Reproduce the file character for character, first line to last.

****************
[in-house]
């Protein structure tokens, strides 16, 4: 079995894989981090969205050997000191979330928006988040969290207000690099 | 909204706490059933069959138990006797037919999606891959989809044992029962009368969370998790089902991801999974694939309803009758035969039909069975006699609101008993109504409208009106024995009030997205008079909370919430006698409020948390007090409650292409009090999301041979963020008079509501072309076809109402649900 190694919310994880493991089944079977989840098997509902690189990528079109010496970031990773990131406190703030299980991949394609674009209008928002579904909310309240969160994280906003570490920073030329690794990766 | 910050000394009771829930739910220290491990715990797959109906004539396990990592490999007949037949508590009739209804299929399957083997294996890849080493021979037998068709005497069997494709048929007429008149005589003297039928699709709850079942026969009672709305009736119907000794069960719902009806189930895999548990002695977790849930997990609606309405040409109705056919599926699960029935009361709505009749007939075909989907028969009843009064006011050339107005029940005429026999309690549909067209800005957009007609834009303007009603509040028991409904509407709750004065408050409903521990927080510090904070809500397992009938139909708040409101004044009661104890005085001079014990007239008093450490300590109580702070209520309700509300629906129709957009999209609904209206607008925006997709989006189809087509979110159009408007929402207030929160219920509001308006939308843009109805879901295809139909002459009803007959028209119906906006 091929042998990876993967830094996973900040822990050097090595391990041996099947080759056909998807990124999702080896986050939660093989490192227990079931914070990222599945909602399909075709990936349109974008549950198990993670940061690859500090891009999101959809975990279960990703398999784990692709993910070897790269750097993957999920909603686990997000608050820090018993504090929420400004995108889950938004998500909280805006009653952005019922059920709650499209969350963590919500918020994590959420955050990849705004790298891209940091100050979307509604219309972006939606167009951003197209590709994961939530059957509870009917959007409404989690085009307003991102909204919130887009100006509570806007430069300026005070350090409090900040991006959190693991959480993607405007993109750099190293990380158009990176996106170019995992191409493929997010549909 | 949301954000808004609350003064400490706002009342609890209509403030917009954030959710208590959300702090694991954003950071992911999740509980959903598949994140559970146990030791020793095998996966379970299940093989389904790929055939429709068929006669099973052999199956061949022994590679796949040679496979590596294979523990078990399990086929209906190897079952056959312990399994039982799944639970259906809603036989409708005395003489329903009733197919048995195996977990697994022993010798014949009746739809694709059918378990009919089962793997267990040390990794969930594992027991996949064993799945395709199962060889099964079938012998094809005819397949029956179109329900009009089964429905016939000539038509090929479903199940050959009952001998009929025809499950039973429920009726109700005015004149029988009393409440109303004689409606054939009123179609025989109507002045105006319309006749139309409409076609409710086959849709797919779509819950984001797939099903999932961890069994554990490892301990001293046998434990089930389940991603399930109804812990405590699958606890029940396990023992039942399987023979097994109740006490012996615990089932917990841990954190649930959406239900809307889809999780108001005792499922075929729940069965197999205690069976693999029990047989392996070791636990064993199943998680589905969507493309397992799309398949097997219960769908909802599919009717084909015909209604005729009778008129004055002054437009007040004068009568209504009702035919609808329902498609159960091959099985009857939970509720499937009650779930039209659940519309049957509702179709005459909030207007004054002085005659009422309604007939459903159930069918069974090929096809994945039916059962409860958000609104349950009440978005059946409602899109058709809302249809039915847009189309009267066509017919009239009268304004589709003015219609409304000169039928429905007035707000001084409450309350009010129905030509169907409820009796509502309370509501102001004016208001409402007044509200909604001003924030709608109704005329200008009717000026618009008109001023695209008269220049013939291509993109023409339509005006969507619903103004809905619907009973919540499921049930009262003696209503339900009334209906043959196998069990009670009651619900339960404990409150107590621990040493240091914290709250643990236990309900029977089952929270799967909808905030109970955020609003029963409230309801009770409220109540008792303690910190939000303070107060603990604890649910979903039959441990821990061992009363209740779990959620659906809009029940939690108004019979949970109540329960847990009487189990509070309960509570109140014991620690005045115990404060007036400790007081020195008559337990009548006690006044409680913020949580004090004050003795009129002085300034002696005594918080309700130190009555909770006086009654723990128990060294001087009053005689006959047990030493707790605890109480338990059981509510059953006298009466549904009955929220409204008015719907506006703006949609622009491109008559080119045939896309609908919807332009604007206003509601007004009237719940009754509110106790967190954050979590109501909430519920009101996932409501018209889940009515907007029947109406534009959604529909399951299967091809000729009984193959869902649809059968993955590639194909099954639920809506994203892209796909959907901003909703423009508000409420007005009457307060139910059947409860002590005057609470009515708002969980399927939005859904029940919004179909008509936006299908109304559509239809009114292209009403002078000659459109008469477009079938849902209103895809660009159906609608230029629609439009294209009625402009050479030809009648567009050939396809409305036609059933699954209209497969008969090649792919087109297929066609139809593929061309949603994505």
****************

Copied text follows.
[in-house]
């Protein structure tokens, strides 16, 4: 079995894989981090969205050997000191979330928006988040969290207000690099 | 909204706490059933069959138990006797037919999606891959989809044992029962009368969370998790089902991801999974694939309803009758035969039909069975006699609101008993109504409208009106024995009030997205008079909370919430006698409020948390007090409650292409009090999301041979963020008079509501072309076809109402649900 190694919310994880493991089944079977989840098997509902690189990528079109010496970031990773990131406190703030299980991949394609674009209008928002579904909310309240969160994280906003570490920073030329690794990766 | 910050000394009771829930739910220290491990715990797959109906004539396990990592490999007949037949508590009739209804299929399957083997294996890849080493021979037998068709005497069997494709048929007429008149005589003297039928699709709850079942026969009672709305009736119907000794069960719902009806189930895999548990002695977790849930997990609606309405040409109705056919599926699960029935009361709505009749007939075909989907028969009843009064006011050339107005029940005429026999309690549909067209800005957009007609834009303007009603509040028991409904509407709750004065408050409903521990927080510090904070809500397992009938139909708040409101004044009661104890005085001079014990007239008093450490300590109580702070209520309700509300629906129709957009999209609904209206607008925006997709989006189809087509979110159009408007929402207030929160219920509001308006939308843009109805879901295809139909002459009803007959028209119906906006 091929042998990876993967830094996973900040822990050097090595391990041996099947080759056909998807990124999702080896986050939660093989490192227990079931914070990222599945909602399909075709990936349109974008549950198990993670940061690859500090891009999101959809975990279960990703398999784990692709993910070897790269750097993957999920909603686990997000608050820090018993504090929420400004995108889950938004998500909280805006009653952005019922059920709650499209969350963590919500918020994590959420955050990849705004790298891209940091100050979307509604219309972006939606167009951003197209590709994961939530059957509870009917959007409404989690085009307003991102909204919130887009100006509570806007430069300026005070350090409090900040991006959190693991959480993607405007993109750099190293990380158009990176996106170019995992191409493929997010549909 | 949301954000808004609350003064400490706002009342609890209509403030917009954030959710208590959300702090694991954003950071992911999740509980959903598949994140559970146990030791020793095998996966379970299940093989389904790929055939429709068929006669099973052999199956061949022994590679796949040679496979590596294979523990078990399990086929209906190897079952056959312990399994039982799944639970259906809603036989409708005395003489329903009733197919048995195996977990697994022993010798014949009746739809694709059918378990009919089962793997267990040390990794969930594992027991996949064993799945395709199962060889099964079938012998094809005819397949029956179109329900009009089964429905016939000539038509090929479903199940050959009952001998009929025809499950039973429920009726109700005015004149029988009393409440109303004689409606054939009123179609025989109507002045105006319309006749139309409409076609409710086959849709797919779509819950984001797939099903999932961890069994554990490892301990001293046998434990089930389940991603399930109804812990405590699958606890029940396990023992039942399987023979097994109740006490012996615990089932917990841990954190649930959406239900809307889809999780108001005792499922075929729940069965197999205690069976693999029990047989392996070791636990064993199943998680589905969507493309397992799309398949097997219960769908909802599919009717084909015909209604005729009778008129004055002054437009007040004068009568209504009702035919609808329902498609159960091959099985009857939970509720499937009650779930039209659940519309049957509702179709005459909030207007004054002085005659009422309604007939459903159930069918069974090929096809994945039916059962409860958000609104349950009440978005059946409602899109058709809302249809039915847009189309009267066509017919009239009268304004589709003015219609409304000169039928429905007035707000001084409450309350009010129905030509169907409820009796509502309370509501102001004016208001409402007044509200909604001003924030709608109704005329200008009717000026618009008109001023695209008269220049013939291509993109023409339509005006969507619903103004809905619907009973919540499921049930009262003696209503339900009334209906043959196998069990009670009651619900339960404990409150107590621990040493240091914290709250643990236990309900029977089952929270799967909808905030109970955020609003029963409230309801009770409220109540008792303690910190939000303070107060603990604890649910979903039959441990821990061992009363209740779990959620659906809009029940939690108004019979949970109540329960847990009487189990509070309960509570109140014991620690005045115990404060007036400790007081020195008559337990009548006690006044409680913020949580004090004050003795009129002085300034002696005594918080309700130190009555909770006086009654723990128990060294001087009053005689006959047990030493707790605890109480338990059981509510059953006298009466549904009955929220409204008015719907506006703006949609622009491109008559080119045939896309609908919807332009604007206003509601007004009237719940009754509110106790967190954050979590109501909430519920009101996932409501018209889940009515907007029947109406534009959604529909399951299967091809000729009984193959869902649809059968993955590639194909099954639920809506994203892209796909959907901003909703423009508000409420007005009457307060139910059947409860002590005057609470009515708002969980399927939005859904029940919004179909008509936006299908109304559509239809009114292209009403002078000659459109008469477009079938849902209103895809660009159906609608230029629609439009294209009625402009050479030809009648567009050939396809409305036609059933699954209209497969008969090649792919087109297929066609139809593929061309949603994505």